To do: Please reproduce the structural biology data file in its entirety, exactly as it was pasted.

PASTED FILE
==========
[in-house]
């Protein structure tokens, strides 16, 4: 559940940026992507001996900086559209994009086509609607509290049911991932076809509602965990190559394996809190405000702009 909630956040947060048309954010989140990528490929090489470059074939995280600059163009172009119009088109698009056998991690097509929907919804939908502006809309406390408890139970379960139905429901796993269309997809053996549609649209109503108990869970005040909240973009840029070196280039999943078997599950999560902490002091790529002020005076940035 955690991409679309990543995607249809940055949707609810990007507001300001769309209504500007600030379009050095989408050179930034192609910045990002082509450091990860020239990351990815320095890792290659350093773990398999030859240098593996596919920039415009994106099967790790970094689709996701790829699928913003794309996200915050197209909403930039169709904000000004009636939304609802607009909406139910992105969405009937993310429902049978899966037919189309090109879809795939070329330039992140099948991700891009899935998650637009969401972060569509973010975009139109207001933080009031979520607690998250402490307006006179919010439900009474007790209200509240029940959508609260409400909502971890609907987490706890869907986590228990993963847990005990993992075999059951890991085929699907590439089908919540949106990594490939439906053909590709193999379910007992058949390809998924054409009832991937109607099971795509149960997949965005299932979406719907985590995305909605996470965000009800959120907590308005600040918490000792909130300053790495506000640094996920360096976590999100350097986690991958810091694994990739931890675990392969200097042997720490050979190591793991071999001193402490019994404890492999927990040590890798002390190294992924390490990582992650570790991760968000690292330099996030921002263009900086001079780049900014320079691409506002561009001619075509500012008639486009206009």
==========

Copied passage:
[in-house]
């Protein structure tokens, strides 16, 4: 559940940026992507001996900086559209994009086509609607509290049911991932076809509602965990190559394996809190405000702009 909630956040947060048309954010989140990528490929090489470059074939995280600059163009172009119009088109698009056998991690097509929907919804939908502006809309406390408890139970379960139905429901796993269309997809053996549609649209109503108990869970005040909240973009840029070196280039999943078997599950999560902490002091790529002020005076940035 955690991409679309990543995607249809940055949707609810990007507001300001769309209504500007600030379009050095989408050179930034192609910045990002082509450091990860020239990351990815320095890792290659350093773990398999030859240098593996596919920039415009994106099967790790970094689709996701790829699928913003794309996200915050197209909403930039169709904000000004009636939304609802607009909406139910992105969405009937993310429902049978899966037919189309090109879809795939070329330039992140099948991700891009899935998650637009969401972060569509973010975009139109207001933080009031979520607690998250402490307006006179919010439900009474007790209200509240029940959508609260409400909502971890609907987490706890869907986590228990993963847990005990993992075999059951890991085929699907590439089908919540949106990594490939439906053909590709193999379910007992058949390809998924054409009832991937109607099971795509149960997949965005299932979406719907985590995305909605996470965000009800959120907590308005600040918490000792909130300053790495506000640094996920360096976590999100350097986690991958810091694994990739931890675990392969200097042997720490050979190591793991071999001193402490019994404890492999927990040590890798002390190294992924390490990582992650570790991760968000690292330099996030921002263009900086001079780049900014320079691409506002561009001619075509500012008639486009206009």